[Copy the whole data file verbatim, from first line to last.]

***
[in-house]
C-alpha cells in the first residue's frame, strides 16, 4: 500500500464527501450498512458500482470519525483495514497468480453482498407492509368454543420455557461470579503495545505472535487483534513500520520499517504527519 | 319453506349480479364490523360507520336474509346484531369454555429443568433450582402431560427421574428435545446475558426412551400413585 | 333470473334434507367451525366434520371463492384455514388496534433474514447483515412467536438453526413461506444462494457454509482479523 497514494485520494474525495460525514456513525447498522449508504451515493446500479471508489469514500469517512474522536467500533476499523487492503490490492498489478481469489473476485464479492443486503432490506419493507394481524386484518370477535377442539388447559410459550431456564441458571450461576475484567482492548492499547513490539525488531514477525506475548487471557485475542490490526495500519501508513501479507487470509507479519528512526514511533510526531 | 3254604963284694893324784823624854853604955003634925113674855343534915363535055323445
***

[in-house]
C-alpha cells in the first residue's frame, strides 16, 4: 500500500464527501450498512458500482470519525483495514497468480453482498407492509368454543420455557461470579503495545505472535487483534513500520520499517504527519 | 319453506349480479364490523360507520336474509346484531369454555429443568433450582402431560427421574428435545446475558426412551400413585 | 333470473334434507367451525366434520371463492384455514388496534433474514447483515412467536438453526413461506444462494457454509482479523 497514494485520494474525495460525514456513525447498522449508504451515493446500479471508489469514500469517512474522536467500533476499523487492503490490492498489478481469489473476485464479492443486503432490506419493507394481524386484518370477535377442539388447559410459550431456564441458571450461576475484567482492548492499547513490539525488531514477525506475548487471557485475542490490526495500519501508513501479507487470509507479519528512526514511533510526531 | 3254604963284694893324784823624854853604955003634925113674855343534915363535055323445